the aperture blog: web-only reviews, interviews, essays, and foundation news
Aperture remembers the life of the Southern photographer, whose work evokes the power of passing time.
On the dance floor, Elle Pérez captures LGBT youth who refuse to be forgotten.
Ahead of her new exhibition in London, Gillian Wearing speaks about Claude Cahun, self-portraiture, and feminist icons.
Amid the fight for desegregation, a revelatory portrait by Robert Frank conveys the freedom of travel.
With the new season in full swing, Aperture’s editors select five must-see photography exhibitions on view or opening soon in New York City.
A pioneer of color photography, Saul Leiter is now the subject of a retrospective at London’s Photographers’ Gallery.
At the 2015 LianzhouFoto Festival, photographers remapped the world with images from near and far.
A new exhibition at Tate Modern explores how performance artists use photography – and how photography is a performance itself.
On the occasion of his new exhibition in New York, Aperture magazine revisits a classic interview with Chris Killip.
We look back at a selection of features from Aperture magazine, from talks with William Klein and Miyako Ishiuchi to a secret history of Japanese photography, plus much more.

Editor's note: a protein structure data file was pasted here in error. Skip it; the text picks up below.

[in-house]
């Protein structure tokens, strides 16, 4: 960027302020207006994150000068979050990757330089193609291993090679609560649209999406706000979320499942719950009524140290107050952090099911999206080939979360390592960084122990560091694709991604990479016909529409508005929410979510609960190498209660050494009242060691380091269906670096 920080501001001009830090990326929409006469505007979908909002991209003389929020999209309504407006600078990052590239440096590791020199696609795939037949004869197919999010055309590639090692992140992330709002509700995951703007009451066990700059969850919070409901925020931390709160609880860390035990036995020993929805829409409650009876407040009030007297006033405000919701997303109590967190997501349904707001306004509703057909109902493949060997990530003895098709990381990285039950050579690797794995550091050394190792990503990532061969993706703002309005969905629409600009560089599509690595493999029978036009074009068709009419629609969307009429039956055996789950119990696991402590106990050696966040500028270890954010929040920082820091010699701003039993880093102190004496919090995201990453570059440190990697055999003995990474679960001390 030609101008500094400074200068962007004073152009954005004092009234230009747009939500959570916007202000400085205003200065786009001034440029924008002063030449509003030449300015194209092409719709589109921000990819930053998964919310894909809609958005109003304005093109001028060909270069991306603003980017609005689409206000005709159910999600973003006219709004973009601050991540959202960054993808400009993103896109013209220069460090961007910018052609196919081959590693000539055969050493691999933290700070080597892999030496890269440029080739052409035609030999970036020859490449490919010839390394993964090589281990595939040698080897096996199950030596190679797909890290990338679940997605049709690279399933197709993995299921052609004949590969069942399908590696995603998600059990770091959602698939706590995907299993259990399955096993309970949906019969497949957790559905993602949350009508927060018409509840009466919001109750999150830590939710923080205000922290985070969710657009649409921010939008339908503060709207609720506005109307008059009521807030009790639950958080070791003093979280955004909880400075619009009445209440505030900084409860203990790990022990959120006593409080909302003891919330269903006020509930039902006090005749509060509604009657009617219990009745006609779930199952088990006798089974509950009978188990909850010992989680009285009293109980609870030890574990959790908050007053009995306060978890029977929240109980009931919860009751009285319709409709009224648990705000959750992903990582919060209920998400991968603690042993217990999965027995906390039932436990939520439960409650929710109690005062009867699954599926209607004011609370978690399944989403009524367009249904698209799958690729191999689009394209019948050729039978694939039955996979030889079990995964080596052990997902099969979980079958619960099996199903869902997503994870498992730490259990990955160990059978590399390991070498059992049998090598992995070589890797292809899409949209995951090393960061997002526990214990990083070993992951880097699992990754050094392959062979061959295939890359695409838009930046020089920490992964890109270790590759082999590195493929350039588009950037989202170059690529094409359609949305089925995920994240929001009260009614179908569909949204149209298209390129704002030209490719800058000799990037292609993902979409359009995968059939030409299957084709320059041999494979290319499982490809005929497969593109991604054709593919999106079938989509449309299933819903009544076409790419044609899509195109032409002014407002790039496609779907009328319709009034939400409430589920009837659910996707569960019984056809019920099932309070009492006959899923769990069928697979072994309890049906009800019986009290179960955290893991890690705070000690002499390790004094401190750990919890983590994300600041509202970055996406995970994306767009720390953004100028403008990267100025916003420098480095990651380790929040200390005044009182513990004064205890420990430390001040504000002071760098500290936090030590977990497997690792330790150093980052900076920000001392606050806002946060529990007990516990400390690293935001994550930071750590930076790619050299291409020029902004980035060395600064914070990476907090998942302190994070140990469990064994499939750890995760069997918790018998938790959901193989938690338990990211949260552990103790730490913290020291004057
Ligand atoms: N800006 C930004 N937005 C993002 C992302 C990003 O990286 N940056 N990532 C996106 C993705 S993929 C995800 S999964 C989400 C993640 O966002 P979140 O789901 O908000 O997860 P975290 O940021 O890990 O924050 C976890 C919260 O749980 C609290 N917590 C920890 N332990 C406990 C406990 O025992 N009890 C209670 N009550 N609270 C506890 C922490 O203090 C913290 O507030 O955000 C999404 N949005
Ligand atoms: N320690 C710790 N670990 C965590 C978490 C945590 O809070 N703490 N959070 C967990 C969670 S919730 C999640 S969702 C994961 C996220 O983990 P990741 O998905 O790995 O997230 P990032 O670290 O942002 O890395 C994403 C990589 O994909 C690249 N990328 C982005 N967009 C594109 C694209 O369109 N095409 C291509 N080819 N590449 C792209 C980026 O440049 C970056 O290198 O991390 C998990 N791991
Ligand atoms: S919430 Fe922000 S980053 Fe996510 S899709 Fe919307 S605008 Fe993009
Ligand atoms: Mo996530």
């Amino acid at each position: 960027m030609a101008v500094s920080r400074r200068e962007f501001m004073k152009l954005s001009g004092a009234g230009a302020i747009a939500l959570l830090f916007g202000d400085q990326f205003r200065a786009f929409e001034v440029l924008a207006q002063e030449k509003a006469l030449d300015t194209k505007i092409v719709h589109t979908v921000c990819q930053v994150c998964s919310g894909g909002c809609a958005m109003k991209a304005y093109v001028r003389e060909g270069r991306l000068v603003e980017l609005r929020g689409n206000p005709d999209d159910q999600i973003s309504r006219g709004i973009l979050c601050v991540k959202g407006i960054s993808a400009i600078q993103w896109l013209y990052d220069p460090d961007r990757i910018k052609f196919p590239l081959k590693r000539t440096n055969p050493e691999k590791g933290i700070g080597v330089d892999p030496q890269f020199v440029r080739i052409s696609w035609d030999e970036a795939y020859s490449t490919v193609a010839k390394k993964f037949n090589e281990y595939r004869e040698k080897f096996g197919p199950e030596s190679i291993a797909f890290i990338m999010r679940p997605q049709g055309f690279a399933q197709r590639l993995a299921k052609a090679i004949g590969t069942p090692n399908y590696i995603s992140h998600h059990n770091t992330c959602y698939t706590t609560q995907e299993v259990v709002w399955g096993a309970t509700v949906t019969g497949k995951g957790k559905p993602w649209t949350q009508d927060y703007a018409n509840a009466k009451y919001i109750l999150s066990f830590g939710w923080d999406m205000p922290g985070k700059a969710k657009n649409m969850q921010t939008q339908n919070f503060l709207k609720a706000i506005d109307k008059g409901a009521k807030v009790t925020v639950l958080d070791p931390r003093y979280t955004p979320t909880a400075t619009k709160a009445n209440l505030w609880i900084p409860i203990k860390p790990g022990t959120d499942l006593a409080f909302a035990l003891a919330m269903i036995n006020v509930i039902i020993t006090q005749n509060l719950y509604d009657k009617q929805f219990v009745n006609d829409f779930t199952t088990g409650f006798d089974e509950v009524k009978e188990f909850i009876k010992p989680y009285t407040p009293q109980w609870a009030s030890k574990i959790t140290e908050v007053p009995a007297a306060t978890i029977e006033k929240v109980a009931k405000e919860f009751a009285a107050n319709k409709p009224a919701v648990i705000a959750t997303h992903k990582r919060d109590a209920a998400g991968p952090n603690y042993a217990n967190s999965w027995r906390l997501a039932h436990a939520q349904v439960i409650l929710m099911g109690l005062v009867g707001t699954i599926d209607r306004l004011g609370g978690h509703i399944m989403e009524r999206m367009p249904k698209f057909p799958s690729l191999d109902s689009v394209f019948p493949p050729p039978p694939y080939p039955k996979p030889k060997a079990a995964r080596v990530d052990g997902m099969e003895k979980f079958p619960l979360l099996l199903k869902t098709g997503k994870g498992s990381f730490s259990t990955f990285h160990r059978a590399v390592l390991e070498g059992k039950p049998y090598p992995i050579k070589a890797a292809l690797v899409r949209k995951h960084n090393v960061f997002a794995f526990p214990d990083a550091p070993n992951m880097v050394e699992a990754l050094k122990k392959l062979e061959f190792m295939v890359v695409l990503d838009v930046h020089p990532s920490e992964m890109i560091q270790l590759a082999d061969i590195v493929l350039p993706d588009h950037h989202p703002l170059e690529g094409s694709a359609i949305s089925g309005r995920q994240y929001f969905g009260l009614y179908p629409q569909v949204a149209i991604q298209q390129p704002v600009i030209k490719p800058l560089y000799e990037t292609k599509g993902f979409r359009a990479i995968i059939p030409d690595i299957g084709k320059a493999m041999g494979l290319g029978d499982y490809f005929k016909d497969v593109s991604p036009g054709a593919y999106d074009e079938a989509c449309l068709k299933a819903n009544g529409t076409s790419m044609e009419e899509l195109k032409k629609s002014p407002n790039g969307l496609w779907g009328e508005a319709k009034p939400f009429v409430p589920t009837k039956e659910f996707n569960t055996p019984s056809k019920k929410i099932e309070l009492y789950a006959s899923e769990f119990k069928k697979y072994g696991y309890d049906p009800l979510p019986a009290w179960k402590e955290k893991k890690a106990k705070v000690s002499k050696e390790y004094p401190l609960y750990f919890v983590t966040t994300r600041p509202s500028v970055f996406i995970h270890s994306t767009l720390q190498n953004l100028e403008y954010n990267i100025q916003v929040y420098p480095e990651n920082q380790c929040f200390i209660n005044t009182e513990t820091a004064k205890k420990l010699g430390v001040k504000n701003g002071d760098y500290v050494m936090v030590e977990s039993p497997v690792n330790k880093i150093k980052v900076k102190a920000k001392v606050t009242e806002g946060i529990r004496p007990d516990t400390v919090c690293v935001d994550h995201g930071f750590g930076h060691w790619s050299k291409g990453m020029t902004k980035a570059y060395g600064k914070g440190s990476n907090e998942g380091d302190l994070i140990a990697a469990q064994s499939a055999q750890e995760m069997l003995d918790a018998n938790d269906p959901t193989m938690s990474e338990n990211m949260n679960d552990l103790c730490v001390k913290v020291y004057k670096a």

The octogenarian Portuguese artist Helena Almeida was intent on blurring lines: her playful images might be considered paintings, actions, and performative photographs.
The new issue of the Aperture Photography App is now available to download on your iOS device. Here’s a look inside Issue 22.
In an exhibition inspired by Man Ray’s Dust Breeding, David Campany charts the strange career of a surrealist photograph.
Two Paris museums put women photographers in the spotlight. But are gender-specific exhibitions relevant today?
Curator Yasufumi Nakamori discusses his game-changing show of Japanese photography with Aperture magazine editor Michael Famighetti.
The Museum of Modern Art’s New Photography exhibition considers contemporary image-making in an increasingly globalized yet formless world.
The Met has mounted its first-ever exhibition of West African photographs. But is the museum late to the party?
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